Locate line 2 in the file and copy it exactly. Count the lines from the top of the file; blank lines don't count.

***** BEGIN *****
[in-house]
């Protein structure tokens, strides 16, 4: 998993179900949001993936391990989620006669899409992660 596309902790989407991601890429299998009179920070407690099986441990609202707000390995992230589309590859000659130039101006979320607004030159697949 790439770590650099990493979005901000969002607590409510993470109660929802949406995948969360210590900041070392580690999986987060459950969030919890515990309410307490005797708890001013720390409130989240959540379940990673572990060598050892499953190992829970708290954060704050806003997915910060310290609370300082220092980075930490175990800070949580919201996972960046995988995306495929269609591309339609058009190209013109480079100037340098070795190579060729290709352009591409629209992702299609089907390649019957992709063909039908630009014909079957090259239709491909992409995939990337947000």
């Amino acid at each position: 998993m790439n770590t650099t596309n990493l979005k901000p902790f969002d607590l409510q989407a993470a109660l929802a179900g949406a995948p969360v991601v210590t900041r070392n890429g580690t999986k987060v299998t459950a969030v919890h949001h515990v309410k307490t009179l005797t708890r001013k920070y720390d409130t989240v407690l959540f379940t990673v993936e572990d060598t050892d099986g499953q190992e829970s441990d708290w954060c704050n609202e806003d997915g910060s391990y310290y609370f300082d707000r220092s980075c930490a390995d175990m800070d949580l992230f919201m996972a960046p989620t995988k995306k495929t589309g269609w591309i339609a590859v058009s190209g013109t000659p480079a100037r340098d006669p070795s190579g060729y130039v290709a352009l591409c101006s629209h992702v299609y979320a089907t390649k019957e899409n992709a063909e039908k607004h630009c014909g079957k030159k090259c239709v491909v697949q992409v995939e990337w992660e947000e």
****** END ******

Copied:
């Protein structure tokens, strides 16, 4: 998993179900949001993936391990989620006669899409992660 596309902790989407991601890429299998009179920070407690099986441990609202707000390995992230589309590859000659130039101006979320607004030159697949 790439770590650099990493979005901000969002607590409510993470109660929802949406995948969360210590900041070392580690999986987060459950969030919890515990309410307490005797708890001013720390409130989240959540379940990673572990060598050892499953190992829970708290954060704050806003997915910060310290609370300082220092980075930490175990800070949580919201996972960046995988995306495929269609591309339609058009190209013109480079100037340098070795190579060729290709352009591409629209992702299609089907390649019957992709063909039908630009014909079957090259239709491909992409995939990337947000």